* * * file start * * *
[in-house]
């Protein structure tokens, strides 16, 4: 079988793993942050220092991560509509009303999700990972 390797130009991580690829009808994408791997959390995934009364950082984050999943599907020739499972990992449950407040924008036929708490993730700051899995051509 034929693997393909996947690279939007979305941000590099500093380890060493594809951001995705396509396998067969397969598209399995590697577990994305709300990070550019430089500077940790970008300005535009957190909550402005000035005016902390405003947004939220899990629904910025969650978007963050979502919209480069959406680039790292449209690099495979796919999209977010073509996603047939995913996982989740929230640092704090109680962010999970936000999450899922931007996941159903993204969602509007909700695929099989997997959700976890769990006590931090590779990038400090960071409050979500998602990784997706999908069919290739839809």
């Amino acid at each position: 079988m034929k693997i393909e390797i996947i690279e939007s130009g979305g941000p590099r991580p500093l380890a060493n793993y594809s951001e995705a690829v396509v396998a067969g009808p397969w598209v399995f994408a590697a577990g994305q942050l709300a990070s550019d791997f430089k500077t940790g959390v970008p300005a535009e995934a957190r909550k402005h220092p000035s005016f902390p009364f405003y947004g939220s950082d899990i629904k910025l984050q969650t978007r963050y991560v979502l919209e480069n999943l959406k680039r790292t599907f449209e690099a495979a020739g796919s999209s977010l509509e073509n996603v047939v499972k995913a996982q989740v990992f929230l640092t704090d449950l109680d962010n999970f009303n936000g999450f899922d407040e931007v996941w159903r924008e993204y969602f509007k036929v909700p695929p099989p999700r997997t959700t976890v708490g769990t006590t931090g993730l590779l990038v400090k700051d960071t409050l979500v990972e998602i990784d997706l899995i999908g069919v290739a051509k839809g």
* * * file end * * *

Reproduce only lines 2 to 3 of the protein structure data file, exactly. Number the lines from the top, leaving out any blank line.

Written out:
């Protein structure tokens, strides 16, 4: 079988793993942050220092991560509509009303999700990972 390797130009991580690829009808994408791997959390995934009364950082984050999943599907020739499972990992449950407040924008036929708490993730700051899995051509 034929693997393909996947690279939007979305941000590099500093380890060493594809951001995705396509396998067969397969598209399995590697577990994305709300990070550019430089500077940790970008300005535009957190909550402005000035005016902390405003947004939220899990629904910025969650978007963050979502919209480069959406680039790292449209690099495979796919999209977010073509996603047939995913996982989740929230640092704090109680962010999970936000999450899922931007996941159903993204969602509007909700695929099989997997959700976890769990006590931090590779990038400090960071409050979500998602990784997706999908069919290739839809």
């Amino acid at each position: 079988m034929k693997i393909e390797i996947i690279e939007s130009g979305g941000p590099r991580p500093l380890a060493n793993y594809s951001e995705a690829v396509v396998a067969g009808p397969w598209v399995f994408a590697a577990g994305q942050l709300a990070s550019d791997f430089k500077t940790g959390v970008p300005a535009e995934a957190r909550k402005h220092p000035s005016f902390p009364f405003y947004g939220s950082d899990i629904k910025l984050q969650t978007r963050y991560v979502l919209e480069n999943l959406k680039r790292t599907f449209e690099a495979a020739g796919s999209s977010l509509e073509n996603v047939v499972k995913a996982q989740v990992f929230l640092t704090d449950l109680d962010n999970f009303n936000g999450f899922d407040e931007v996941w159903r924008e993204y969602f509007k036929v909700p695929p099989p999700r997997t959700t976890v708490g769990t006590t931090g993730l590779l990038v400090k700051d960071t409050l979500v990972e998602i990784d997706l899995i999908g069919v290739a051509k839809g």